One of the most important things a student can do is study abroad. Despite the fact that it can be a life-changing experience, surviving your first year abroad isn't easy. Language barriers, financial concerns, and variations in teaching styles can make it difficult to adjust. Here is a list of 5 tips for surviving your year abroad to help you get through this tough time.
If you're moving for a semester or for the rest of your life, being positive about integrating and adapting to a new life is critical to making the change as smooth as possible.
Increasing Your Friendship Circle
Do you consider yourself to be an introvert? Are you nervous or uncomfortable talking to strangers? Now is the time for you to change your personality and be courageous. It can be difficult for a foreign student to avoid falling into the comfortable pit of just hanging out with friends from their home country. Get out of your comfort zone and seek out people with whom you can connect.
Joining an ex-pat community, volunteering your time, or joining clubs that cater to your interests can all help you build a social network. Given that your new life will be full of obstacles, being able to call on people who are either in a similar position or who understand what you're going through will make overcoming any obstacle far easier.
Keep an open mind.
It's unlikely that you would have moved to a new county if you didn't have an open mind about life, to begin with, but make sure you keep it. Things are going to be handled differently, people will have different opinions, and governments will not be run the way you are used to.
Your new way of life can be better, worse, or just different from what you're used to. Remember to embrace these changes as a necessary part of your new life, stop being excessively critical (or glorifying) of them, and try not to get upset. Accept that things are as they are and that you will need to change your lifestyle to suit a specific place rather than the other way around.
Enhance your language abilities
There is no better way to learn a language than to immerse yourself in a culture and be forced to use it on a regular basis. You may find yourself in an ex-pat group or an English-speaking bubble, but it is critical to push yourself out of your comfort zone.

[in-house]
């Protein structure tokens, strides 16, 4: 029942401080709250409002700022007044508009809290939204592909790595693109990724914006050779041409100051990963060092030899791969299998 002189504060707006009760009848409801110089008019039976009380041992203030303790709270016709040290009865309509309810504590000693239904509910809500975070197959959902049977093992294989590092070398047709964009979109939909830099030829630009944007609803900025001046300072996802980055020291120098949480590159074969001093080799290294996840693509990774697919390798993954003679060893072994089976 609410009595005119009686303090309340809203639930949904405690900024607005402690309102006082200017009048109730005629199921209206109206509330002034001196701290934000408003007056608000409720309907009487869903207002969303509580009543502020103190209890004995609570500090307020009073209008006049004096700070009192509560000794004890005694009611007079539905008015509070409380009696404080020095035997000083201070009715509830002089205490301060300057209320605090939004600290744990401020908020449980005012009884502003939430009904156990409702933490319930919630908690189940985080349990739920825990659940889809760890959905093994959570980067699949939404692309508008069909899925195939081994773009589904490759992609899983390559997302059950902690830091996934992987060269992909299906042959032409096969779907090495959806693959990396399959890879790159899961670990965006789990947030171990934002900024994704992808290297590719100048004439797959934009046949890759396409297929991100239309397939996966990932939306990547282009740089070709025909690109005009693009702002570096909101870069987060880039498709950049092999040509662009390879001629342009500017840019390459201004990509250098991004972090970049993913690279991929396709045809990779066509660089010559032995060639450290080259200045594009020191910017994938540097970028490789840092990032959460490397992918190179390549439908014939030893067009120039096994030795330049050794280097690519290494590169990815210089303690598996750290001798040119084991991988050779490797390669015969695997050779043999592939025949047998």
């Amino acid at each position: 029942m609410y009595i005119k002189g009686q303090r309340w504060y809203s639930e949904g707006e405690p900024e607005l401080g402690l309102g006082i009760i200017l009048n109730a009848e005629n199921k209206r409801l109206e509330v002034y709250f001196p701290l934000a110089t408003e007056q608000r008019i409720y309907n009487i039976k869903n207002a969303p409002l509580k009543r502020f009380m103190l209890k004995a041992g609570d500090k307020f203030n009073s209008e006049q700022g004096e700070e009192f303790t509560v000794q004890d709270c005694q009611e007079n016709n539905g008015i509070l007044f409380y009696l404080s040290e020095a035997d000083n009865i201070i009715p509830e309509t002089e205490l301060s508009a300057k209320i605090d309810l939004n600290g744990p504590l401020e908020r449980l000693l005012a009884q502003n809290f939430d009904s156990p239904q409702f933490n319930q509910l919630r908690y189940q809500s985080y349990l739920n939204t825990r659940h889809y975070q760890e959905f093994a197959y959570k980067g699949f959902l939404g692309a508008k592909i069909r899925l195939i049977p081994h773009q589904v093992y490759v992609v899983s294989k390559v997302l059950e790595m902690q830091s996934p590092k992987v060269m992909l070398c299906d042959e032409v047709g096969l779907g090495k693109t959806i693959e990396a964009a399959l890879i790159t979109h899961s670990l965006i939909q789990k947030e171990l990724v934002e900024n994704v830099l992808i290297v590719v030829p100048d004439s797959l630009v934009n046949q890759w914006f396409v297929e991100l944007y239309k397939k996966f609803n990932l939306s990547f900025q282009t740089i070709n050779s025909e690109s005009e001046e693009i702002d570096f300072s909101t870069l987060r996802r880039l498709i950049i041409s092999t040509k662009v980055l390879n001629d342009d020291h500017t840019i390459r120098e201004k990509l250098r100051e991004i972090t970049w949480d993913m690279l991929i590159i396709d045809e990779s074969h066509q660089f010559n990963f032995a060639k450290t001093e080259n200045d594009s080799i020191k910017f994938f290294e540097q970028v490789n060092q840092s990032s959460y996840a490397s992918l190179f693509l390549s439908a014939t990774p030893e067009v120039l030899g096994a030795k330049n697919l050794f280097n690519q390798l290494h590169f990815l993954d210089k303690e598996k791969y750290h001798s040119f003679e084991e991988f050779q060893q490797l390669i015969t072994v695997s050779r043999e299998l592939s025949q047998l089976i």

Improving your language skills (or learning a new language from the ground up) will not only allow you to understand local cultures and people, but it will also make life much simpler if you are unable to communicate in your mother tongue. Even if you're moving from one English-speaking country to the next, being open to new phrases, idioms, and terminology will enrich your experience and enable you to communicate more effectively.
You should be aware of what you're getting yourself into.
Living in a foreign country will introduce you to a plethora of new experiences and surprises. While the majority of these would hopefully be optimistic, it is unavoidable that not all will go as planned. The more you know about your destination country and what living there entails, the better equipped you will be to adapt while eliminating as many potential stumbling blocks as possible.
From ensuring that all of your immigration documentation is up to date and right, to ensure that you are paying your taxes correctly, to basic activities like how to purchase a bus ticket or where to find an internet café, potential problems will arise.
If you're heading to a country with a different culture and traditions than your own, make sure you understand what is and isn't appropriate (or legal) so you don't run into any problems right away.
Get to know your options.
You'll probably be able to choose from a variety of modes of transportation – tubes, trains, trams, buses, or your own personal car – but you'll need to familiarise yourself with the routes first. Begin by going on a few initial trips around the city with a buddy, and then dare to go on your own the next time.